Aim: Aim of the study was to assess whether early surgery and other clinical and orthogeriatric parameters could affect mortality rate in hip fracture patients aged > 85. Materials and methods: Data regarding a 42-month period were retrospectively obtained from the institutional medical records and registry data. Gender, age, fracture pattern, surgical technique, type of anesthesia, timing of surgical intervention (within 24, 48 or 72 h from admission), days of hospitalization, mortality rate divided in intra-hospital, at 30 days and at 1 year were collected for the whole population. Some additional data were collected for an orthogeriatric subgroup. Results: 941 patients were considered, with a mean age of 89 years. Surgery was performed within 24, 48 and 72 h in 24.4%, 54.5% and 66.1% of cases, respectively. Intra-hospital mortality rate resulted to be 3.4%, while mortality at 30 days and 1 year resulted to be 4.5% and 31%, respectively. Early surgery within 48 and 72 h were significantly associated with a lower intra-hospital and 30-day mortality rate. In the orthogeriatric subgroup (394 patients), a significant association with a higher mortality rate was found for general anesthesia, number of comorbidities, ADL (Activities of Daily Living) < 3, transfer to other departments. Conclusions: In over-85 hip fracture patients, the threshold for early surgery might be moved to 72 h to allow patients pre-operative stabilization and medical optimization as intra-hospital and 30-day mortality rates remain significantly lower. Advanced age, male sex, number of comorbidities, pre-operative dependency in ADL, general anesthesia, length of hospitalization and transfer to other departments were significantly related to mortality rate.

Should the early surgery threshold be moved to 72 h in over-85 patients with hip fracture? A single-center retrospective evaluation on 941 patients

De Luca, Alessandro
;
Murena, Luigi;Zanetti, Michela;De Colle, Paolo;Ratti, Chiara;Canton, Gianluca
2023-01-01

Abstract

Aim: Aim of the study was to assess whether early surgery and other clinical and orthogeriatric parameters could affect mortality rate in hip fracture patients aged > 85. Materials and methods: Data regarding a 42-month period were retrospectively obtained from the institutional medical records and registry data. Gender, age, fracture pattern, surgical technique, type of anesthesia, timing of surgical intervention (within 24, 48 or 72 h from admission), days of hospitalization, mortality rate divided in intra-hospital, at 30 days and at 1 year were collected for the whole population. Some additional data were collected for an orthogeriatric subgroup. Results: 941 patients were considered, with a mean age of 89 years. Surgery was performed within 24, 48 and 72 h in 24.4%, 54.5% and 66.1% of cases, respectively. Intra-hospital mortality rate resulted to be 3.4%, while mortality at 30 days and 1 year resulted to be 4.5% and 31%, respectively. Early surgery within 48 and 72 h were significantly associated with a lower intra-hospital and 30-day mortality rate. In the orthogeriatric subgroup (394 patients), a significant association with a higher mortality rate was found for general anesthesia, number of comorbidities, ADL (Activities of Daily Living) < 3, transfer to other departments. Conclusions: In over-85 hip fracture patients, the threshold for early surgery might be moved to 72 h to allow patients pre-operative stabilization and medical optimization as intra-hospital and 30-day mortality rates remain significantly lower. Advanced age, male sex, number of comorbidities, pre-operative dependency in ADL, general anesthesia, length of hospitalization and transfer to other departments were significantly related to mortality rate.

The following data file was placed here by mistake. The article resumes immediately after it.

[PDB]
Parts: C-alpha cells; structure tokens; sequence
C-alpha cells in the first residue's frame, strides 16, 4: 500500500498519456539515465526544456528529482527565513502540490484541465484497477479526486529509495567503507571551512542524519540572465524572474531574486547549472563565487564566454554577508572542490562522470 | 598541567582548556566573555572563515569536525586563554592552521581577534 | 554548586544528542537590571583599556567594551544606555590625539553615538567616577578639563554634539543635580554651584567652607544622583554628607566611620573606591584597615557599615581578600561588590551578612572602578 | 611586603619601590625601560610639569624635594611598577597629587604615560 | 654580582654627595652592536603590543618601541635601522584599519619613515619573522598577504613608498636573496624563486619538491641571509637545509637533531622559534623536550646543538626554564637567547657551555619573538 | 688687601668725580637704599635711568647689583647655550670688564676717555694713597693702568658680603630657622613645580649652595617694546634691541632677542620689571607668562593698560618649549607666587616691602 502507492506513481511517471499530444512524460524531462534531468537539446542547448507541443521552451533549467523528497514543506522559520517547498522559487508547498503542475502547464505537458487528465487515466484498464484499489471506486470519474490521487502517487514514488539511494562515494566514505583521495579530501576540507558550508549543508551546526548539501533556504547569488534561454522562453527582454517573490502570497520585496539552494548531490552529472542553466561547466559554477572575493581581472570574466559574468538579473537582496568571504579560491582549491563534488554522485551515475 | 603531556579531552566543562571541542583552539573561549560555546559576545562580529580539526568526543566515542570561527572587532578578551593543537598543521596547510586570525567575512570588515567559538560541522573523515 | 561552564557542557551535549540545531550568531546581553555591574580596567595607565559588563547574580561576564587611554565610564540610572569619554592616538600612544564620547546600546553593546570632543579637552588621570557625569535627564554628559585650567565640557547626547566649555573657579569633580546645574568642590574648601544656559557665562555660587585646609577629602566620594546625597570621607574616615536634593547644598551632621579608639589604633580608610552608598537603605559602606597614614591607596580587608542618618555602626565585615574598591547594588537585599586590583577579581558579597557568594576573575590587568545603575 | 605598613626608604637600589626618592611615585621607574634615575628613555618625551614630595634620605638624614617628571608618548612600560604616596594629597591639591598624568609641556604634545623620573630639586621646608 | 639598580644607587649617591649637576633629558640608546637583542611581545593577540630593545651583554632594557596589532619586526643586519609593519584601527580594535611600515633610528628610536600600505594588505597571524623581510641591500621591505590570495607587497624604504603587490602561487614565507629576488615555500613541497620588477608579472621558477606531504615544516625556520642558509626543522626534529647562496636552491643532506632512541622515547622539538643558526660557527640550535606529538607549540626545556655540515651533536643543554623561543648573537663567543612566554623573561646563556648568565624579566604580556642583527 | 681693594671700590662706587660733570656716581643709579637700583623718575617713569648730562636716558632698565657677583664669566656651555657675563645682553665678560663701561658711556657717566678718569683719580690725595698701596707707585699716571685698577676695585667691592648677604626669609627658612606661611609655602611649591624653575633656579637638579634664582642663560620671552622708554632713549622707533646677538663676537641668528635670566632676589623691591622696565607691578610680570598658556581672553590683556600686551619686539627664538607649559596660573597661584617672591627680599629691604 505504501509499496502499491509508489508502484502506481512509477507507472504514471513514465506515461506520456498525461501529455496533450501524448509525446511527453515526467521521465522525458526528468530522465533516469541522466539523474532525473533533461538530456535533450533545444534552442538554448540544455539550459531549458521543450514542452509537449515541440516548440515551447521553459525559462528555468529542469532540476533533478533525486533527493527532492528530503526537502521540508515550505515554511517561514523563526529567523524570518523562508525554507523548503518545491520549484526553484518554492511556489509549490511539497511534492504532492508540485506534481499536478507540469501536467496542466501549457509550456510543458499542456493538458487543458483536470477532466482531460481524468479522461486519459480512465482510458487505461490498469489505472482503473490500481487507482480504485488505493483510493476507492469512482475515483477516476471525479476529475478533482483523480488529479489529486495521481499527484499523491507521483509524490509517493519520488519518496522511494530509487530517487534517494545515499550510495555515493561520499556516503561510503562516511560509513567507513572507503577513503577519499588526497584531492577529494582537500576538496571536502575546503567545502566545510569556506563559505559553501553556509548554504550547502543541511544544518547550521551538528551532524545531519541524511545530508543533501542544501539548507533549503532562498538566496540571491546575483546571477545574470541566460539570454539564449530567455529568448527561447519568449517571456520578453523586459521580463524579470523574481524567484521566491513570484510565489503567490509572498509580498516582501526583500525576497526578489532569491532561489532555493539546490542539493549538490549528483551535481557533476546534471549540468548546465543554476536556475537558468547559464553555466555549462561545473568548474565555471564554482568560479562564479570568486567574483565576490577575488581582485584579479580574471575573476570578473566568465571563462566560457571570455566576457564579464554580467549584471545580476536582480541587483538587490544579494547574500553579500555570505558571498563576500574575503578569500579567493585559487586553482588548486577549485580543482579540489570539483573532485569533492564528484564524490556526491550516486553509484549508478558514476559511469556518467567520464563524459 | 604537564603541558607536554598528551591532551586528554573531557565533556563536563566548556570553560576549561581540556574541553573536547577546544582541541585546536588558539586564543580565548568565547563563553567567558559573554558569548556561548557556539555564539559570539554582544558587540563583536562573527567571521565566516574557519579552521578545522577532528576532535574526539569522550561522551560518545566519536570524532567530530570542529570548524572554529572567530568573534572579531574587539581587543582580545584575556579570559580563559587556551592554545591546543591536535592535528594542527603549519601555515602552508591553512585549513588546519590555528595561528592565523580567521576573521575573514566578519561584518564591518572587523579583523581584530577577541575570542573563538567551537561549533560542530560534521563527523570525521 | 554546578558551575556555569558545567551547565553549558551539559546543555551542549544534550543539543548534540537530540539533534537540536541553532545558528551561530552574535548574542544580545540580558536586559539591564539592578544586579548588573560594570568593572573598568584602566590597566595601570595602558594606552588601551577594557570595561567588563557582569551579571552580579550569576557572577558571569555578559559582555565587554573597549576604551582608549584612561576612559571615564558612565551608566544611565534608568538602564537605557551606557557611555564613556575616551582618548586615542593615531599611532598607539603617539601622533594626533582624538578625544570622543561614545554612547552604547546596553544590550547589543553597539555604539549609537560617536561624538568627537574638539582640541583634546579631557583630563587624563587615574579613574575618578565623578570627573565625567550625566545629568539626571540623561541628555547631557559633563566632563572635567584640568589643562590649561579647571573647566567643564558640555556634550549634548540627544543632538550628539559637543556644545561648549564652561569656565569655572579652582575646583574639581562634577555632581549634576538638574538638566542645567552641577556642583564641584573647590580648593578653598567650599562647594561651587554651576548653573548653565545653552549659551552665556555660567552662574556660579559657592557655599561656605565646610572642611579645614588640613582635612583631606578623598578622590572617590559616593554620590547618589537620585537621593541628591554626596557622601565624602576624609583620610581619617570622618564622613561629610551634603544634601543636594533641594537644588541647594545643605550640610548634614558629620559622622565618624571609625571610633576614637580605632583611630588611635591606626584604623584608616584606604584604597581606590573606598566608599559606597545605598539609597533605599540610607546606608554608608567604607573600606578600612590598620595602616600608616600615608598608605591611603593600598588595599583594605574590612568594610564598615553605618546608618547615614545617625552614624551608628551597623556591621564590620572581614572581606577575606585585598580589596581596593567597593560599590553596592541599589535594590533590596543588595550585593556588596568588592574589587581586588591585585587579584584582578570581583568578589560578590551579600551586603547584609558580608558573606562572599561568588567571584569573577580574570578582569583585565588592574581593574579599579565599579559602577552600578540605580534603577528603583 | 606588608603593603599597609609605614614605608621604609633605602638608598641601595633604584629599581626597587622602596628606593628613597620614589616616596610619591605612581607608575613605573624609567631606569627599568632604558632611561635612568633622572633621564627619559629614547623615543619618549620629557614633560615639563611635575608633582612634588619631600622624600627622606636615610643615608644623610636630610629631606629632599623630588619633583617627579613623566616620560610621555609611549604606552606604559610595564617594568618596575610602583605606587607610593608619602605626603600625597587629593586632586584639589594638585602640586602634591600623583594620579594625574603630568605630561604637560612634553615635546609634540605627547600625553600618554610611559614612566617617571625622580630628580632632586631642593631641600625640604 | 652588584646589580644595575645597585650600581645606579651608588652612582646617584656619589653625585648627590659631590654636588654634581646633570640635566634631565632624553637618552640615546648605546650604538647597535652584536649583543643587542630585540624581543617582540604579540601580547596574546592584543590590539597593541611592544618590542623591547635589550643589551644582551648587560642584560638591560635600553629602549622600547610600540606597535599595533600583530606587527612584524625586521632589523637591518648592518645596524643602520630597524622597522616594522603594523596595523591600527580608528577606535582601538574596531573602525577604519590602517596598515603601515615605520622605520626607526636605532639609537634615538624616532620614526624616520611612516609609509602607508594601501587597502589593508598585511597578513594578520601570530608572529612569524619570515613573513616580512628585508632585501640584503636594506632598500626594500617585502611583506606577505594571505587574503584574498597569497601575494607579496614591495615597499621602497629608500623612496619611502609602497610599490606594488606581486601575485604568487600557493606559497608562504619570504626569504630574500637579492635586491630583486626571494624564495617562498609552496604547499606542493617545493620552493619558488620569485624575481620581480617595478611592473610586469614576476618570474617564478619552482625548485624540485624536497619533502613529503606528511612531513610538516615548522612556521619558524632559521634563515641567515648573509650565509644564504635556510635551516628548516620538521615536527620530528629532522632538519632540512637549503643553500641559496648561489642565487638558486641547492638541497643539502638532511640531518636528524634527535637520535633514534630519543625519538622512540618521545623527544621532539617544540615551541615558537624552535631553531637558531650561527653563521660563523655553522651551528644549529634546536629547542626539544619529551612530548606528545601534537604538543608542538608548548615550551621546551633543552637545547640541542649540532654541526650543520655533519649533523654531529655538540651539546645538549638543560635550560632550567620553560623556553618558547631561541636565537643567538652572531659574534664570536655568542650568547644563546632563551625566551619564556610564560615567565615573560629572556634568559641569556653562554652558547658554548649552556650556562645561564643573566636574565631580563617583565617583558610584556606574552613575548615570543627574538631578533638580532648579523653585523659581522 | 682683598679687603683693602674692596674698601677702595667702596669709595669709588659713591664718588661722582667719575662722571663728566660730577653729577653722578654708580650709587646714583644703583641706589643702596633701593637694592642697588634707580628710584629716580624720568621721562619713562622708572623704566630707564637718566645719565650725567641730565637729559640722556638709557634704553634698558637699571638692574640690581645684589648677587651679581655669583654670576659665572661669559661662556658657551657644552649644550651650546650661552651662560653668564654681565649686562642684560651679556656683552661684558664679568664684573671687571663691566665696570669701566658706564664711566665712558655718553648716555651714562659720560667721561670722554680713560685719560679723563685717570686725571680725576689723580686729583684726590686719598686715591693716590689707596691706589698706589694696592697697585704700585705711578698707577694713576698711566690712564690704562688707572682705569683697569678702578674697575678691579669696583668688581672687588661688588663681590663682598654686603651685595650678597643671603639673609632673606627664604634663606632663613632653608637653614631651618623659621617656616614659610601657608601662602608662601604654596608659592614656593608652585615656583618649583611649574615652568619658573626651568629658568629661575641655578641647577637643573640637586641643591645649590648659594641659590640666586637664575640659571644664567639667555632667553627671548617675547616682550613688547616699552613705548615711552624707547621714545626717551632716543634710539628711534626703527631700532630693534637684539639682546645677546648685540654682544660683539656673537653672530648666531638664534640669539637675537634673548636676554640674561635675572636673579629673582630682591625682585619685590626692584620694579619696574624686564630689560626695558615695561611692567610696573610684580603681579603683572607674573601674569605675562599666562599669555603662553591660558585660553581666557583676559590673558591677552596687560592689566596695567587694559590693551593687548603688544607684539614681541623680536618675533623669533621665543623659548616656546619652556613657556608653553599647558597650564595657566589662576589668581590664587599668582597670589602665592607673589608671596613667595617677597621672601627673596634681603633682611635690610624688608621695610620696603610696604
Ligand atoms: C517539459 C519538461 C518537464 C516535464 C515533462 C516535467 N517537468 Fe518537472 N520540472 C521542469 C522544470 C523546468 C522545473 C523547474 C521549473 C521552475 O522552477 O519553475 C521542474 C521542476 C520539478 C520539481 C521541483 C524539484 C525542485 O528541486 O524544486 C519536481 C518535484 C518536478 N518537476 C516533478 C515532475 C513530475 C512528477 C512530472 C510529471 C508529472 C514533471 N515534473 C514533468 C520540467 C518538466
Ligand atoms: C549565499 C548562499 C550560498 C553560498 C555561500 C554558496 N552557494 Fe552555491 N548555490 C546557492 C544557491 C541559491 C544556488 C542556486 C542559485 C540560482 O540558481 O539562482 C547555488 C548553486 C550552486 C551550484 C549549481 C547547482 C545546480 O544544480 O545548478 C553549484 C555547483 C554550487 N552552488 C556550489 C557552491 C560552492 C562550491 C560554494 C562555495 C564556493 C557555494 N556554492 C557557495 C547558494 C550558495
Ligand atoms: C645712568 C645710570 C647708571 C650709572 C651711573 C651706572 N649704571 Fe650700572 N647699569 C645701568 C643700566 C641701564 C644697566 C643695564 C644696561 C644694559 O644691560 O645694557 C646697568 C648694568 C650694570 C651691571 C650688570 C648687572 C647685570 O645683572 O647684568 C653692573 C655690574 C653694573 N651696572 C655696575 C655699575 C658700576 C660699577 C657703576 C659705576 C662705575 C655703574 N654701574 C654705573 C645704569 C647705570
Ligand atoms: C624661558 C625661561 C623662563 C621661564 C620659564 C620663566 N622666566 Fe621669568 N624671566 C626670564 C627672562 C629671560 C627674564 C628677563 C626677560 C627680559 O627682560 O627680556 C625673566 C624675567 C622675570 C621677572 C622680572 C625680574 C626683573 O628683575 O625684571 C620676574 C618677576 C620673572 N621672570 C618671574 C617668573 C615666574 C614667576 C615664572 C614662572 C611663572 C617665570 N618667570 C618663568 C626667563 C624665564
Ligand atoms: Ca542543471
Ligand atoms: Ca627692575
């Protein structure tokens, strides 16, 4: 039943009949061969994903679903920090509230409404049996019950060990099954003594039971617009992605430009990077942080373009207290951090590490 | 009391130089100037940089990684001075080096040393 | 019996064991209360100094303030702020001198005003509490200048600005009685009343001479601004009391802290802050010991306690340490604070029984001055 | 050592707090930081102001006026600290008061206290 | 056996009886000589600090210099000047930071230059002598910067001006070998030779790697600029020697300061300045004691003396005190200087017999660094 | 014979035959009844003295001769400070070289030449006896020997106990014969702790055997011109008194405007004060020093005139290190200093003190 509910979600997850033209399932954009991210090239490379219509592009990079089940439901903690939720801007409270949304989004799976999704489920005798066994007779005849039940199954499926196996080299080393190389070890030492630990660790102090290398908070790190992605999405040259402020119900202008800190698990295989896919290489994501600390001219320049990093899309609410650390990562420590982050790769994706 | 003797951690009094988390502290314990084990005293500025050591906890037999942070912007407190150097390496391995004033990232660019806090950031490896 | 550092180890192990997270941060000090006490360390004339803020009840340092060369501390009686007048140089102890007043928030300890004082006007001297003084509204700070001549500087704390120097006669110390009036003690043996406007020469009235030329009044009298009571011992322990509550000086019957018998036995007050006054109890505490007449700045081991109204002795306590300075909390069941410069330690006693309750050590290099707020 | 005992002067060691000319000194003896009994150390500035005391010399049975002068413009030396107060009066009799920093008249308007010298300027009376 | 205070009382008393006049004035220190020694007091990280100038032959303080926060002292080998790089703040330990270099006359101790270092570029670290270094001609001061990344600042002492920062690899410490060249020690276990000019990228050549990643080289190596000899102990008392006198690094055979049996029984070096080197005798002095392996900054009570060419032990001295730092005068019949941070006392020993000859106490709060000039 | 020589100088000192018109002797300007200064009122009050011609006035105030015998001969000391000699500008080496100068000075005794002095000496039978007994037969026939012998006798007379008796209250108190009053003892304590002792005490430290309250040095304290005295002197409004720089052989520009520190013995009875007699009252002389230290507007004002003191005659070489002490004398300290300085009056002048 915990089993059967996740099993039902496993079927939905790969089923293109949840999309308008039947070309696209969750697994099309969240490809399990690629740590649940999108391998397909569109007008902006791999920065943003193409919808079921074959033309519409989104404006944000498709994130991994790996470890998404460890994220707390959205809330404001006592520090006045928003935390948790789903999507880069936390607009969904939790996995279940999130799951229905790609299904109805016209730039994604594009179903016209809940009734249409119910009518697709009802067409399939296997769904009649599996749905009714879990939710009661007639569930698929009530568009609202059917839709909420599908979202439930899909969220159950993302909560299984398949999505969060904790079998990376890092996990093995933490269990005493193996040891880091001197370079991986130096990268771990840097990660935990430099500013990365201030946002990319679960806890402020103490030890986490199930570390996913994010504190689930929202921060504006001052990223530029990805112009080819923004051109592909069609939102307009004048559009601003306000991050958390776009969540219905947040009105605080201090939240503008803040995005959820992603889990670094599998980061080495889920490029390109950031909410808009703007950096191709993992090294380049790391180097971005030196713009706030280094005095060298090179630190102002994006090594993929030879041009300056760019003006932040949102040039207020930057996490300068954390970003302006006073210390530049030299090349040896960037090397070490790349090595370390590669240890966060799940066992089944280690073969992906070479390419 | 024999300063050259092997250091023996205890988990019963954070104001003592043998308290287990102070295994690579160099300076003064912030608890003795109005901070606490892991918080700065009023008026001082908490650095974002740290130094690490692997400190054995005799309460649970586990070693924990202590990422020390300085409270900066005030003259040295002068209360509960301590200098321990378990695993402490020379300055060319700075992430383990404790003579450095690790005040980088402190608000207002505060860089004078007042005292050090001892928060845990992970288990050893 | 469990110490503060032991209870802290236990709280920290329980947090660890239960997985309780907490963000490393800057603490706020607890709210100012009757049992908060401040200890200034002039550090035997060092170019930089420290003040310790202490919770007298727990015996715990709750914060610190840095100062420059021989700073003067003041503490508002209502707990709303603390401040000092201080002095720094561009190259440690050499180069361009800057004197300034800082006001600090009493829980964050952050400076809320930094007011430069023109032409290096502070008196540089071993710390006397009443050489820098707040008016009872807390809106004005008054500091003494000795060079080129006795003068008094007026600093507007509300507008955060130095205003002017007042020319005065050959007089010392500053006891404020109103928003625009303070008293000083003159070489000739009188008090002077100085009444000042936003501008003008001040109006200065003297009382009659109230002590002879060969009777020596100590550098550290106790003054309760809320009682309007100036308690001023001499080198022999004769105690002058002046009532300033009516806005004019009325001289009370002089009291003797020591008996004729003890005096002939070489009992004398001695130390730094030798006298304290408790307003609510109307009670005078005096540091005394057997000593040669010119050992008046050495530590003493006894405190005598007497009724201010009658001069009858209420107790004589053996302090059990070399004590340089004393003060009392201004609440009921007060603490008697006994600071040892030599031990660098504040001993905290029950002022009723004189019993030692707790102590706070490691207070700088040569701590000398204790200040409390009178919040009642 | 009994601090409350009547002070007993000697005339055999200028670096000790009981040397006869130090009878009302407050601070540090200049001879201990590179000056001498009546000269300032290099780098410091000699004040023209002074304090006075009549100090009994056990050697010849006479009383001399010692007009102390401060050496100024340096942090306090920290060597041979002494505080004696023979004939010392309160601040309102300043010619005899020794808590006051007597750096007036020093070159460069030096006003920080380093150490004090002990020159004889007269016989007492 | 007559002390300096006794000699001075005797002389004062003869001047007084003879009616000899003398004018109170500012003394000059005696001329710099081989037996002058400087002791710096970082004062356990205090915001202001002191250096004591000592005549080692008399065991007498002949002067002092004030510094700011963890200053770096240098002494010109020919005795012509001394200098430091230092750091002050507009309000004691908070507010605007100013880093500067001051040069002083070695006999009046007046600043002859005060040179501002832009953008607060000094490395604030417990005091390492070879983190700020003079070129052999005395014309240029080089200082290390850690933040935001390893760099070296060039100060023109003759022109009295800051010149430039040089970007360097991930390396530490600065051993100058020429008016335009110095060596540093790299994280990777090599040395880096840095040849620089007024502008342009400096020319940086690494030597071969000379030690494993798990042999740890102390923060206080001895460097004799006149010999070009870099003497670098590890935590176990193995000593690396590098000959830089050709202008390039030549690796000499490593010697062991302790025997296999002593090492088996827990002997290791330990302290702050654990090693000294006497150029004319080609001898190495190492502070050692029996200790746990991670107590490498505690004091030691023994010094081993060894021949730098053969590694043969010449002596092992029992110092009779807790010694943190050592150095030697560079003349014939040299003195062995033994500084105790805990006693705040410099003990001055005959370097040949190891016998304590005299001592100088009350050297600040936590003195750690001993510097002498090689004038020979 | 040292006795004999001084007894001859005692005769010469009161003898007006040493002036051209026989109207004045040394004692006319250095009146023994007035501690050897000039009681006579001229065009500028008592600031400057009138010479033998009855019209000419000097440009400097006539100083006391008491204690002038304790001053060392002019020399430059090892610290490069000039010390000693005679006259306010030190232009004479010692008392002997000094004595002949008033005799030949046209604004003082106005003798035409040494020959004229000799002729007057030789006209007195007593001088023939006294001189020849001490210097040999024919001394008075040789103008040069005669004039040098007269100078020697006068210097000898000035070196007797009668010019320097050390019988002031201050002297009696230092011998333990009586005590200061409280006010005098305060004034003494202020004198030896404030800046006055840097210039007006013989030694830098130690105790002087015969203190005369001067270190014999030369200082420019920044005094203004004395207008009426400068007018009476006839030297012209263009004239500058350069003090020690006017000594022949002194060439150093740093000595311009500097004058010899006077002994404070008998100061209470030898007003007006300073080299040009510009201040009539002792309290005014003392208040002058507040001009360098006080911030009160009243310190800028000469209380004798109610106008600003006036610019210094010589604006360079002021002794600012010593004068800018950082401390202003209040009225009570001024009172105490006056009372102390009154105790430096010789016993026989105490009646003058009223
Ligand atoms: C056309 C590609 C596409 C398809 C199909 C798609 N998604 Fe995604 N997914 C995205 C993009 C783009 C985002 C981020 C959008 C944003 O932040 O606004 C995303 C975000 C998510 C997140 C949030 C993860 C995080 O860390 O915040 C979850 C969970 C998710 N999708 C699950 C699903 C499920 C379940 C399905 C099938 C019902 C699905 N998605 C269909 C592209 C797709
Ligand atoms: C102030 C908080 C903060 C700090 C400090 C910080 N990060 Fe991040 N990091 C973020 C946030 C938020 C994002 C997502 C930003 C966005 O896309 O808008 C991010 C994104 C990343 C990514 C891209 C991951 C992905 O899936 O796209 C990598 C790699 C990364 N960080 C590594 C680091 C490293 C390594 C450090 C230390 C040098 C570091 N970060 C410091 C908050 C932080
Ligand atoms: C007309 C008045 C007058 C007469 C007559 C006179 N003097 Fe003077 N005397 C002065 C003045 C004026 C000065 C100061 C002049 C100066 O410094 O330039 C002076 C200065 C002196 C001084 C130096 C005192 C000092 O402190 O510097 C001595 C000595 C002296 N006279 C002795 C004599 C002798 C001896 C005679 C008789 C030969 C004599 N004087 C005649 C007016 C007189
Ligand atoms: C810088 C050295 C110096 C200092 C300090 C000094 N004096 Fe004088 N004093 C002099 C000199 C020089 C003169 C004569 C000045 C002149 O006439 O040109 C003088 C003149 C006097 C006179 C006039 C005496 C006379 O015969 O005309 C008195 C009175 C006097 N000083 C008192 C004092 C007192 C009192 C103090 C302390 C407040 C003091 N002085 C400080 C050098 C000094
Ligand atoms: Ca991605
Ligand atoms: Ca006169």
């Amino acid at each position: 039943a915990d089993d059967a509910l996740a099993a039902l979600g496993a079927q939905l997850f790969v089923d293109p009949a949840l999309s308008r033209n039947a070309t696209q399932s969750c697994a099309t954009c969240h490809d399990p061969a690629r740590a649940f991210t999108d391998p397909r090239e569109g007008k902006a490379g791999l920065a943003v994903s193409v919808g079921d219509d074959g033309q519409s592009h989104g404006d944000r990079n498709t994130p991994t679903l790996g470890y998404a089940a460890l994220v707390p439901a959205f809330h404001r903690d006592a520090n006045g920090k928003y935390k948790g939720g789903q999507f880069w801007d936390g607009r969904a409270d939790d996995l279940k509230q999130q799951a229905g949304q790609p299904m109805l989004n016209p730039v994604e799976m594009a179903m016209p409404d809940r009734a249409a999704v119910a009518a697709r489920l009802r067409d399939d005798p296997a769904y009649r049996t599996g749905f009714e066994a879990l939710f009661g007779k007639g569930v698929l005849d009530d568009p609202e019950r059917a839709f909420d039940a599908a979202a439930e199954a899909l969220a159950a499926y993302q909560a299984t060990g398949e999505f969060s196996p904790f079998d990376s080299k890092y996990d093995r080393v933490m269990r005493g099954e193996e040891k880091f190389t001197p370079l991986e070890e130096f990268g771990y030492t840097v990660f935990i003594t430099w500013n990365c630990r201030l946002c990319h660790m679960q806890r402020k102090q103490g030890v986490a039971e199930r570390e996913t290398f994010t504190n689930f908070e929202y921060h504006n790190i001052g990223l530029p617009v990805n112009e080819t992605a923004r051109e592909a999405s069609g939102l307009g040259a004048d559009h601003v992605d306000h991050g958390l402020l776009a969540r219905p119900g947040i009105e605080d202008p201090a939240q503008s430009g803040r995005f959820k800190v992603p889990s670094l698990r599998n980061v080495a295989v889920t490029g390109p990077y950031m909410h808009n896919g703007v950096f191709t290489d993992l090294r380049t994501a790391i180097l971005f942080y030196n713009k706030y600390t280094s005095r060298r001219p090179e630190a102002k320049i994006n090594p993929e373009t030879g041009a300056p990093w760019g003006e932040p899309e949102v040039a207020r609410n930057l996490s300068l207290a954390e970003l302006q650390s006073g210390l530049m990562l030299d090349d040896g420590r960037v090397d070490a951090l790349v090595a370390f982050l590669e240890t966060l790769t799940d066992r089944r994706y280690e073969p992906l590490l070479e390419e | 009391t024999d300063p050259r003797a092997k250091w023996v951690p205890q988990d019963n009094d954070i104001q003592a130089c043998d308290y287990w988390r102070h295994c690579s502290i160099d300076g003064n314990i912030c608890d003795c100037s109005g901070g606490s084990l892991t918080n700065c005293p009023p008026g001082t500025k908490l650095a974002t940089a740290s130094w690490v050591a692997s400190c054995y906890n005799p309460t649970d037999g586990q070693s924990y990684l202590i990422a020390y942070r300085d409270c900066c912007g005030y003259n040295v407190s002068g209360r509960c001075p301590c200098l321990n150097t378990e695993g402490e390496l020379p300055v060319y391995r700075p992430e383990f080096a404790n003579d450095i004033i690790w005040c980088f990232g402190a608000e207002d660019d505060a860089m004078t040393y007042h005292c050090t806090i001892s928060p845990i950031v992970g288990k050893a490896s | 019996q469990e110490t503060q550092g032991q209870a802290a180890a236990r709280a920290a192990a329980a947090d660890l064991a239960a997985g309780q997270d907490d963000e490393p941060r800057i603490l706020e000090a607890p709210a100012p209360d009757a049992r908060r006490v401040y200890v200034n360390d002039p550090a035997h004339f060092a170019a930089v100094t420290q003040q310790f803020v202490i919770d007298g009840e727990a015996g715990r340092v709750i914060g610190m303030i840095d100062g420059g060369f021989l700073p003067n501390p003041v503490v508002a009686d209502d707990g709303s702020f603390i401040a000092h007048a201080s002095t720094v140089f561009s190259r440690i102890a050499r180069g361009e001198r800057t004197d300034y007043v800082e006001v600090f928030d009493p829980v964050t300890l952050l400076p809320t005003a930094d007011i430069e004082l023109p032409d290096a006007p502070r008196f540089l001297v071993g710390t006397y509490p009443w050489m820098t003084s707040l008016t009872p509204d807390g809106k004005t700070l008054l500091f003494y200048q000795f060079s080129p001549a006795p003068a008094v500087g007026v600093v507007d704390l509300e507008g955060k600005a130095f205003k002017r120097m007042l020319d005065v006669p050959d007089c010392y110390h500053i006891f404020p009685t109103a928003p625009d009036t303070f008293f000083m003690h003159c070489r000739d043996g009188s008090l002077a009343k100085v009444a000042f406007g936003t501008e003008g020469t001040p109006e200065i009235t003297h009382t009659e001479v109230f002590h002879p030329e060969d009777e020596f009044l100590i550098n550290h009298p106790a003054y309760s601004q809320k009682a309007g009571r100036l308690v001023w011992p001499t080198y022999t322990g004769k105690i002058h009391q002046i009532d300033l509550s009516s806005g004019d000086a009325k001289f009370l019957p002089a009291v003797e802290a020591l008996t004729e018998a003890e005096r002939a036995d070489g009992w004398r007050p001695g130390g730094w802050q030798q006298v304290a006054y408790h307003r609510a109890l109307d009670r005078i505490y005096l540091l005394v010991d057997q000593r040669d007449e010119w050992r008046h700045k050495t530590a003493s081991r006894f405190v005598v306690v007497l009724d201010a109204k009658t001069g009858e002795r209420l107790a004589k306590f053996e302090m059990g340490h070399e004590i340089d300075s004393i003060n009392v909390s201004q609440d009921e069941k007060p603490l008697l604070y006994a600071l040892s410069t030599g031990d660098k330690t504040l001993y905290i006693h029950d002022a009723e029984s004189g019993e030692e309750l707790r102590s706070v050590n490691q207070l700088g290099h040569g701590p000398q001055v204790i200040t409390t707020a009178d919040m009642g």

2023
5-lug-2022
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https://link.springer.com/article/10.1007/s00402-022-04509-y
https://www.ncbi.nlm.nih.gov/pmc/articles/PMC10191930/
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Utilizza questo identificativo per citare o creare un link a questo documento: https://hdl.handle.net/11368/3026192
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